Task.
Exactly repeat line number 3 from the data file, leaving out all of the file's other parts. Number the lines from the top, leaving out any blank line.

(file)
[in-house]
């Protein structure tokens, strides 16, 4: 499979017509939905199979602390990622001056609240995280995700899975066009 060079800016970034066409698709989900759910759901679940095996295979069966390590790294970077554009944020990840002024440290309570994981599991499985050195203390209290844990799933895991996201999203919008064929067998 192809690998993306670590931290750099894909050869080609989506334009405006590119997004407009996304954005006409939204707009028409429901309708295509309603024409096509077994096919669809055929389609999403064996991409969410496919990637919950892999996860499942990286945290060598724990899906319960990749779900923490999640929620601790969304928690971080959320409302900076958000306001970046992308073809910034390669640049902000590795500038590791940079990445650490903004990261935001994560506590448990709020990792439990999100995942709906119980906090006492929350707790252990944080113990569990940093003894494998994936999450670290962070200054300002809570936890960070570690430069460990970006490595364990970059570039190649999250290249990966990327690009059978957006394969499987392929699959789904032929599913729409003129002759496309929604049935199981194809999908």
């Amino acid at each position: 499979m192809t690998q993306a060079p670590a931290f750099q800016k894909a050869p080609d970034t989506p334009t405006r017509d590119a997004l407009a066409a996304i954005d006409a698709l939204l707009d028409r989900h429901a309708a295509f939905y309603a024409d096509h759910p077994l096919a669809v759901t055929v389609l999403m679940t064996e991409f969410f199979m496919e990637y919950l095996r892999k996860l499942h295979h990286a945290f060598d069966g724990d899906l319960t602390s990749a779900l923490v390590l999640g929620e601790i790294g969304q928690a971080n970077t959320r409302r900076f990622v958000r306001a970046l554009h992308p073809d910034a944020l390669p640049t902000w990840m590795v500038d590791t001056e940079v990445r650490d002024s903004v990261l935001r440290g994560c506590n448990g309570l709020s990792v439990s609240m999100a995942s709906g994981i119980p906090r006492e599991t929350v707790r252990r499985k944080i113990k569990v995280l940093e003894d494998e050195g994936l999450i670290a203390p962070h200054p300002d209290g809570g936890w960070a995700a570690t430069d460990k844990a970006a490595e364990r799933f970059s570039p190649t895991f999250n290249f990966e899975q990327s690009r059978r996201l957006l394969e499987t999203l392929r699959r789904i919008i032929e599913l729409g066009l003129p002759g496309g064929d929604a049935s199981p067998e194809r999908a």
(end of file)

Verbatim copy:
């Amino acid at each position: 499979m192809t690998q993306a060079p670590a931290f750099q800016k894909a050869p080609d970034t989506p334009t405006r017509d590119a997004l407009a066409a996304i954005d006409a698709l939204l707009d028409r989900h429901a309708a295509f939905y309603a024409d096509h759910p077994l096919a669809v759901t055929v389609l999403m679940t064996e991409f969410f199979m496919e990637y919950l095996r892999k996860l499942h295979h990286a945290f060598d069966g724990d899906l319960t602390s990749a779900l923490v390590l999640g929620e601790i790294g969304q928690a971080n970077t959320r409302r900076f990622v958000r306001a970046l554009h992308p073809d910034a944020l390669p640049t902000w990840m590795v500038d590791t001056e940079v990445r650490d002024s903004v990261l935001r440290g994560c506590n448990g309570l709020s990792v439990s609240m999100a995942s709906g994981i119980p906090r006492e599991t929350v707790r252990r499985k944080i113990k569990v995280l940093e003894d494998e050195g994936l999450i670290a203390p962070h200054p300002d209290g809570g936890w960070a995700a570690t430069d460990k844990a970006a490595e364990r799933f970059s570039p190649t895991f999250n290249f990966e899975q990327s690009r059978r996201l957006l394969e499987t999203l392929r699959r789904i919008i032929e599913l729409g066009l003129p002759g496309g064929d929604a049935s199981p067998e194809r999908a």